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Jeff Liker

Jeff Liker: Don’t confuse JIT shipping with a JIT system

By Jeff Liker, - Last updated: Monday, September 24, 2012 - Save & Share - Leave a comment

We did work for a JIT seat assembly plant that shipped in sequence to automotive.  They were proud of the plant for being “lean.”  After all it shipped JIT.  Walking through the plant it was obvious it was far from lean.   Yes they had an assembly line for the seats and yes they shipped in the exact sequence of the auto assembly lines.  But in reality they were sequencing out of a large inventory in an automated storage and retrieval system, the standardized work and training on the assembly line were awful, the line was not well balanced, built-in quality was mostly absent, and there was a mountain of inventory of incoming materials surrounding the assembly line (e.g., foam, seat covers, frames).  They were confusing JIT shipping with a JIT system.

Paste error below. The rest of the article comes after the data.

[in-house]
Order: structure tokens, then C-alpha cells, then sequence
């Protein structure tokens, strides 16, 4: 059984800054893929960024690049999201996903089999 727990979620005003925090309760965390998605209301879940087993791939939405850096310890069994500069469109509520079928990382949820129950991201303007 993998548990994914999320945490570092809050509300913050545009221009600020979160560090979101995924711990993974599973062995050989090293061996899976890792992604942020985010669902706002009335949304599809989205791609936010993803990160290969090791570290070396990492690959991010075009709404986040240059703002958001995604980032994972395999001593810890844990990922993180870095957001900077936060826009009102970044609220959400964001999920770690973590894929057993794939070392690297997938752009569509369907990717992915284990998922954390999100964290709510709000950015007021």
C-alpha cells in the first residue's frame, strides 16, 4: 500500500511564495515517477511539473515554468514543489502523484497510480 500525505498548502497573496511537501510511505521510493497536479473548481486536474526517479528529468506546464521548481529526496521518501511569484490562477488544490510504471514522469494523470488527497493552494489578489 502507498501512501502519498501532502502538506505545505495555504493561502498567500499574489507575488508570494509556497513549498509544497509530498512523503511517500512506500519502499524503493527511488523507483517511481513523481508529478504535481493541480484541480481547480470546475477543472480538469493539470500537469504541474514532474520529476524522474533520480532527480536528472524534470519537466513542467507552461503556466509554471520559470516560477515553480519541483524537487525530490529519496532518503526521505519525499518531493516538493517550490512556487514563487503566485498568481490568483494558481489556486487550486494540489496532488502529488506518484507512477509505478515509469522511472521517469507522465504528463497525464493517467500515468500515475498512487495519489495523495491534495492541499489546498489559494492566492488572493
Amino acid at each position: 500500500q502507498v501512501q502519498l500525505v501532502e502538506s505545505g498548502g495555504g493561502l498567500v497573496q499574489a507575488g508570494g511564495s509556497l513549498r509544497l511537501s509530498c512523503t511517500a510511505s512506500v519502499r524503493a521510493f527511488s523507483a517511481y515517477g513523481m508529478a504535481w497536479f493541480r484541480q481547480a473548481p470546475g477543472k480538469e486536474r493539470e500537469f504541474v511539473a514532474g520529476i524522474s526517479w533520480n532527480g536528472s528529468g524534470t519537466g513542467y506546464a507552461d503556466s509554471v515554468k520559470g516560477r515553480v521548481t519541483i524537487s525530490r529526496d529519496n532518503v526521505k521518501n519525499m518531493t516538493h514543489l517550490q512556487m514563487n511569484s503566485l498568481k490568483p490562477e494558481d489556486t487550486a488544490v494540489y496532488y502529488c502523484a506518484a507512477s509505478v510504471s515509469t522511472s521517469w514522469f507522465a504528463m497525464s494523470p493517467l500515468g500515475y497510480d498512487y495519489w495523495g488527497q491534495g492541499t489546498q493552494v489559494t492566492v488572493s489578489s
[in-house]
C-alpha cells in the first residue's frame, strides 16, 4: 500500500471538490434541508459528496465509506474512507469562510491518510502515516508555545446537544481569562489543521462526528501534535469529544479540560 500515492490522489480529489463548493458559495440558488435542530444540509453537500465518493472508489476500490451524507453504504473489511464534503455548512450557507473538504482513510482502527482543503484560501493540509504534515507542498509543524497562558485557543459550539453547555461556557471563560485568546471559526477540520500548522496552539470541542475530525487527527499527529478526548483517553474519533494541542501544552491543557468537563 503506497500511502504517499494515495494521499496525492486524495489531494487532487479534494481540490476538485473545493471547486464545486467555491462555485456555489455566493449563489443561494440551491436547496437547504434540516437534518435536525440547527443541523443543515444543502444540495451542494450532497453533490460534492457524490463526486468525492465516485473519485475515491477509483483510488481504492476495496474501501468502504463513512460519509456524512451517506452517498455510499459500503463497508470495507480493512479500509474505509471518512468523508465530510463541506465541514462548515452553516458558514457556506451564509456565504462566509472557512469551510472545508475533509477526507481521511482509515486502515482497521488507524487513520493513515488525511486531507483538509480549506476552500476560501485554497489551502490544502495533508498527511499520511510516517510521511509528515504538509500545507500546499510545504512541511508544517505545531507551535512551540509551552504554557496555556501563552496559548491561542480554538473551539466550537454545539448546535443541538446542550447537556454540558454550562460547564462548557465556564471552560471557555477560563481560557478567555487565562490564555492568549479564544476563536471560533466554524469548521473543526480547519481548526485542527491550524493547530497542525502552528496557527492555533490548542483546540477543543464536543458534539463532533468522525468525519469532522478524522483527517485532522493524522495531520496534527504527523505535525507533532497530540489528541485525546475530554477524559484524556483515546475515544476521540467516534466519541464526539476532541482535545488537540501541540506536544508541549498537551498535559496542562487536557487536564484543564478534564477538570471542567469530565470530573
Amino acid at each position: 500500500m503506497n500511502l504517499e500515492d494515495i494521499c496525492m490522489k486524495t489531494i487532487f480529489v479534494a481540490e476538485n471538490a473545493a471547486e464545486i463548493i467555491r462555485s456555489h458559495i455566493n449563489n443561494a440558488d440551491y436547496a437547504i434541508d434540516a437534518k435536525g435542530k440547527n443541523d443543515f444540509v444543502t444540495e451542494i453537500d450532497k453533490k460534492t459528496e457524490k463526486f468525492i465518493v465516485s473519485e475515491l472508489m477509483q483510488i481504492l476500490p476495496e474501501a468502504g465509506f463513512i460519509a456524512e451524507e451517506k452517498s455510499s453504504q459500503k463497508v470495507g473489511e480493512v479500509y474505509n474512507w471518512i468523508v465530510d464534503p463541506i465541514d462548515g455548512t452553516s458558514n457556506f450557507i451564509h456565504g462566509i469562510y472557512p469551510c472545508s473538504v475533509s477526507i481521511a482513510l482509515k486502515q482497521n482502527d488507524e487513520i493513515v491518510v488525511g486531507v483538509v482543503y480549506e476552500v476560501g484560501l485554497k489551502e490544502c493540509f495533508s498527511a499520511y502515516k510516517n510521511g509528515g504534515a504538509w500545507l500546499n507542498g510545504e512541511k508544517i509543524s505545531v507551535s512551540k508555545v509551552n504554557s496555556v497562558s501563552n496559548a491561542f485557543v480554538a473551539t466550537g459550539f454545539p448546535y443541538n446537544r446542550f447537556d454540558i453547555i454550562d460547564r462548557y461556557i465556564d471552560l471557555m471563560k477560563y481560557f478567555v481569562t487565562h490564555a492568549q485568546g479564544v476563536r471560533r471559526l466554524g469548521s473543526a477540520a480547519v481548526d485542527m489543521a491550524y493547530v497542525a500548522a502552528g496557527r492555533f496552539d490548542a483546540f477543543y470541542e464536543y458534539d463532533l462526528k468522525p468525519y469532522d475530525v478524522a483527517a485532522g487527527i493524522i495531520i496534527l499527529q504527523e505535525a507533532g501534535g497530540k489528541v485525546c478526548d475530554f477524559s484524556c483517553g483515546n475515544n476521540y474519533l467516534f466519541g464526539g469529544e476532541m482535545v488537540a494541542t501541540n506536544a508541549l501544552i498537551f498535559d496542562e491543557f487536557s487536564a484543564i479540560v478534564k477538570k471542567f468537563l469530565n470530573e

Having said that the upstream processes like building the frame were even worse.  In the case of a mass production press shop there are various problems to attack depending on how automated the technology is.  If it is not automated then there is plenty to do on the jobs of loading and unloading.  Certainly SMED is critical for the main purpose of reducing lot size.  From an overall flow viewpoint in Learning to See the Acme Stamping case is very much like your situation.  The current state is common–scheduling individual processes, building huge batches of stamped parts, large amounts of inventory incoming, WIP, and finished goods, no real standardized work, unbalanced work loads, and no real heijunka.  The Acme future state is a good starting point for your future state though every situation is different so be cautious in copying.  But the flow issue starts with heijunka which starts with the JIT assembly line.  If the assembly line is building to a real takt and is leveled that will level the pull on the press shop.  Then simple kanban systems can be very effective.  As you reduce changeover time on the presses you can build smaller lots which develops a rhythm between press and assembly.  Then having stabilized press and assembly you can work with your suppliers to move toward JIT delivery where possible.   If this is all done then you can move to the second cycle of fine tuning all these processes which is a never ending journey of continuous improvement.

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